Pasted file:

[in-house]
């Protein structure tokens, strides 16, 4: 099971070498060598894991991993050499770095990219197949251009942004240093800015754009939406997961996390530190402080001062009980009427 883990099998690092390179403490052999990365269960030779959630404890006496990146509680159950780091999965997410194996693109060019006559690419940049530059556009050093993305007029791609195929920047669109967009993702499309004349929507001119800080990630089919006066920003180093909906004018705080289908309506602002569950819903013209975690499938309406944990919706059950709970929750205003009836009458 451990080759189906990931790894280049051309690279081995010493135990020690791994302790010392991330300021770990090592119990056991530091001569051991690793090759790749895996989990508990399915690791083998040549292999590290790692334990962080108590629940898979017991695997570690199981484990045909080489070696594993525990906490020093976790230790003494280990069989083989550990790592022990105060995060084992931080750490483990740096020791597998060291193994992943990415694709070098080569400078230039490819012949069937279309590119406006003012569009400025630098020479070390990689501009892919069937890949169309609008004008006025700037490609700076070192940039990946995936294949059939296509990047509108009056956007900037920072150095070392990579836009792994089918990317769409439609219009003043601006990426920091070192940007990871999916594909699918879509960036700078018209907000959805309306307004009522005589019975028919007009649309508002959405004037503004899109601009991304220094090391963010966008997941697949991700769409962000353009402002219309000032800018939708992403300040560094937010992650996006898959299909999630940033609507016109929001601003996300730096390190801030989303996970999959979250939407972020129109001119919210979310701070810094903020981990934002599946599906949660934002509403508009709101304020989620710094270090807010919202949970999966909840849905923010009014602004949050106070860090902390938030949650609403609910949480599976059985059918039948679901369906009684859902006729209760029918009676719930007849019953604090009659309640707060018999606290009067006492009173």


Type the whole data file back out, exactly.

[in-house]
């Protein structure tokens, strides 16, 4: 099971070498060598894991991993050499770095990219197949251009942004240093800015754009939406997961996390530190402080001062009980009427 883990099998690092390179403490052999990365269960030779959630404890006496990146509680159950780091999965997410194996693109060019006559690419940049530059556009050093993305007029791609195929920047669109967009993702499309004349929507001119800080990630089919006066920003180093909906004018705080289908309506602002569950819903013209975690499938309406944990919706059950709970929750205003009836009458 451990080759189906990931790894280049051309690279081995010493135990020690791994302790010392991330300021770990090592119990056991530091001569051991690793090759790749895996989990508990399915690791083998040549292999590290790692334990962080108590629940898979017991695997570690199981484990045909080489070696594993525990906490020093976790230790003494280990069989083989550990790592022990105060995060084992931080750490483990740096020791597998060291193994992943990415694709070098080569400078230039490819012949069937279309590119406006003012569009400025630098020479070390990689501009892919069937890949169309609008004008006025700037490609700076070192940039990946995936294949059939296509990047509108009056956007900037920072150095070392990579836009792994089918990317769409439609219009003043601006990426920091070192940007990871999916594909699918879509960036700078018209907000959805309306307004009522005589019975028919007009649309508002959405004037503004899109601009991304220094090391963010966008997941697949991700769409962000353009402002219309000032800018939708992403300040560094937010992650996006898959299909999630940033609507016109929001601003996300730096390190801030989303996970999959979250939407972020129109001119919210979310701070810094903020981990934002599946599906949660934002509403508009709101304020989620710094270090807010919202949970999966909840849905923010009014602004949050106070860090902390938030949650609403609910949480599976059985059918039948679901369906009684859902006729209760029918009676719930007849019953604090009659309640707060018999606290009067006492009173």